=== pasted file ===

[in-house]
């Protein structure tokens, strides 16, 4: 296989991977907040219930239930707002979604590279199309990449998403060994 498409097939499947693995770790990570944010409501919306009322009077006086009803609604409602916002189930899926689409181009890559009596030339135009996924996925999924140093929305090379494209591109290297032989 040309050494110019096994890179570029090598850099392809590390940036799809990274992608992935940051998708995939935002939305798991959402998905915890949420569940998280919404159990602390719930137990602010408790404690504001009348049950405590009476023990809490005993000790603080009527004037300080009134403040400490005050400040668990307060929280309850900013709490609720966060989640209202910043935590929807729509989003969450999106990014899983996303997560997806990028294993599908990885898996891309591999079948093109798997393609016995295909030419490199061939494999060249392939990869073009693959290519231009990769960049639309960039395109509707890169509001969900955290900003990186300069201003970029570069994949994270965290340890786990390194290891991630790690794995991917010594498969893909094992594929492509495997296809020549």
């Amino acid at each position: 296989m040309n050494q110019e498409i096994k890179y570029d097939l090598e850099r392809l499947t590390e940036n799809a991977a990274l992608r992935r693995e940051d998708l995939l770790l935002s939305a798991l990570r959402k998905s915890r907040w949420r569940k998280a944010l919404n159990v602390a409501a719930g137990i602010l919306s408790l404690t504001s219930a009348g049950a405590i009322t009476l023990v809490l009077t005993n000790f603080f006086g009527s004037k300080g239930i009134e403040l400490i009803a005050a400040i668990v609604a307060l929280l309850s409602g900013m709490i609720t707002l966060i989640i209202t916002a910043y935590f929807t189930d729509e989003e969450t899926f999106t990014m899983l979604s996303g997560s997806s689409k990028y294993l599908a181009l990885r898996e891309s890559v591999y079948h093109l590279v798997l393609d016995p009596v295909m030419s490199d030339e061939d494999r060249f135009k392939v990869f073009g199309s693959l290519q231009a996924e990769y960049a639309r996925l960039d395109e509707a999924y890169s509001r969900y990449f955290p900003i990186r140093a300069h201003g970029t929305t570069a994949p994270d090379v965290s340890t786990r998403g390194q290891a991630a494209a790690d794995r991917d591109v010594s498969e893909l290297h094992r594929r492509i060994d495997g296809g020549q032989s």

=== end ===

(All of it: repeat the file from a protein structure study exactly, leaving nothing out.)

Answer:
[in-house]
């Protein structure tokens, strides 16, 4: 296989991977907040219930239930707002979604590279199309990449998403060994 498409097939499947693995770790990570944010409501919306009322009077006086009803609604409602916002189930899926689409181009890559009596030339135009996924996925999924140093929305090379494209591109290297032989 040309050494110019096994890179570029090598850099392809590390940036799809990274992608992935940051998708995939935002939305798991959402998905915890949420569940998280919404159990602390719930137990602010408790404690504001009348049950405590009476023990809490005993000790603080009527004037300080009134403040400490005050400040668990307060929280309850900013709490609720966060989640209202910043935590929807729509989003969450999106990014899983996303997560997806990028294993599908990885898996891309591999079948093109798997393609016995295909030419490199061939494999060249392939990869073009693959290519231009990769960049639309960039395109509707890169509001969900955290900003990186300069201003970029570069994949994270965290340890786990390194290891991630790690794995991917010594498969893909094992594929492509495997296809020549």
């Amino acid at each position: 296989m040309n050494q110019e498409i096994k890179y570029d097939l090598e850099r392809l499947t590390e940036n799809a991977a990274l992608r992935r693995e940051d998708l995939l770790l935002s939305a798991l990570r959402k998905s915890r907040w949420r569940k998280a944010l919404n159990v602390a409501a719930g137990i602010l919306s408790l404690t504001s219930a009348g049950a405590i009322t009476l023990v809490l009077t005993n000790f603080f006086g009527s004037k300080g239930i009134e403040l400490i009803a005050a400040i668990v609604a307060l929280l309850s409602g900013m709490i609720t707002l966060i989640i209202t916002a910043y935590f929807t189930d729509e989003e969450t899926f999106t990014m899983l979604s996303g997560s997806s689409k990028y294993l599908a181009l990885r898996e891309s890559v591999y079948h093109l590279v798997l393609d016995p009596v295909m030419s490199d030339e061939d494999r060249f135009k392939v990869f073009g199309s693959l290519q231009a996924e990769y960049a639309r996925l960039d395109e509707a999924y890169s509001r969900y990449f955290p900003i990186r140093a300069h201003g970029t929305t570069a994949p994270d090379v965290s340890t786990r998403g390194q290891a991630a494209a790690d794995r991917d591109v010594s498969e893909l290297h094992r594929r492509i060994d495997g296809g020549q032989s």